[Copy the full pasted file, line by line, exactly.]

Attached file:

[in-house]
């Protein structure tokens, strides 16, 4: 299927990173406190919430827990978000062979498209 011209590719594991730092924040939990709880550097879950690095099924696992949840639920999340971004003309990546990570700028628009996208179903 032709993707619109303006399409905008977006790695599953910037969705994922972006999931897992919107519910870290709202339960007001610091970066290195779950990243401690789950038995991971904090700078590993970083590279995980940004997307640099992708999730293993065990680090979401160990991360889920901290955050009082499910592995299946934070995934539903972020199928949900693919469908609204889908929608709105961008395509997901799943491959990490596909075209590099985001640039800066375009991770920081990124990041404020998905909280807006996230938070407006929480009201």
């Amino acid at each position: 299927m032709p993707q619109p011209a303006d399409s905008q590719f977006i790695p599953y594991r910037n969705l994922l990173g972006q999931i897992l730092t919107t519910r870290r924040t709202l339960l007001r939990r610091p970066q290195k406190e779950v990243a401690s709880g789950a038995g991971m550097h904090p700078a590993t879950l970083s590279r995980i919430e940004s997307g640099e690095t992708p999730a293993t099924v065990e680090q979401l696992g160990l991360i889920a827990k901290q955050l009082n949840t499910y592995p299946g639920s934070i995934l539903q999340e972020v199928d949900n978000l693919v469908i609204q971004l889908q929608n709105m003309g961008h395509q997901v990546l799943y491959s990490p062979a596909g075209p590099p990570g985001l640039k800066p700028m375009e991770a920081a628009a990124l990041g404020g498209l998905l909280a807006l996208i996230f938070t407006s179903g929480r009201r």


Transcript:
[in-house]
């Protein structure tokens, strides 16, 4: 299927990173406190919430827990978000062979498209 011209590719594991730092924040939990709880550097879950690095099924696992949840639920999340971004003309990546990570700028628009996208179903 032709993707619109303006399409905008977006790695599953910037969705994922972006999931897992919107519910870290709202339960007001610091970066290195779950990243401690789950038995991971904090700078590993970083590279995980940004997307640099992708999730293993065990680090979401160990991360889920901290955050009082499910592995299946934070995934539903972020199928949900693919469908609204889908929608709105961008395509997901799943491959990490596909075209590099985001640039800066375009991770920081990124990041404020998905909280807006996230938070407006929480009201």
């Amino acid at each position: 299927m032709p993707q619109p011209a303006d399409s905008q590719f977006i790695p599953y594991r910037n969705l994922l990173g972006q999931i897992l730092t919107t519910r870290r924040t709202l339960l007001r939990r610091p970066q290195k406190e779950v990243a401690s709880g789950a038995g991971m550097h904090p700078a590993t879950l970083s590279r995980i919430e940004s997307g640099e690095t992708p999730a293993t099924v065990e680090q979401l696992g160990l991360i889920a827990k901290q955050l009082n949840t499910y592995p299946g639920s934070i995934l539903q999340e972020v199928d949900n978000l693919v469908i609204q971004l889908q929608n709105m003309g961008h395509q997901v990546l799943y491959s990490p062979a596909g075209p590099p990570g985001l640039k800066p700028m375009e991770a920081a628009a990124l990041g404020g498209l998905l909280a807006l996208i996230f938070t407006s179903g929480r009201r």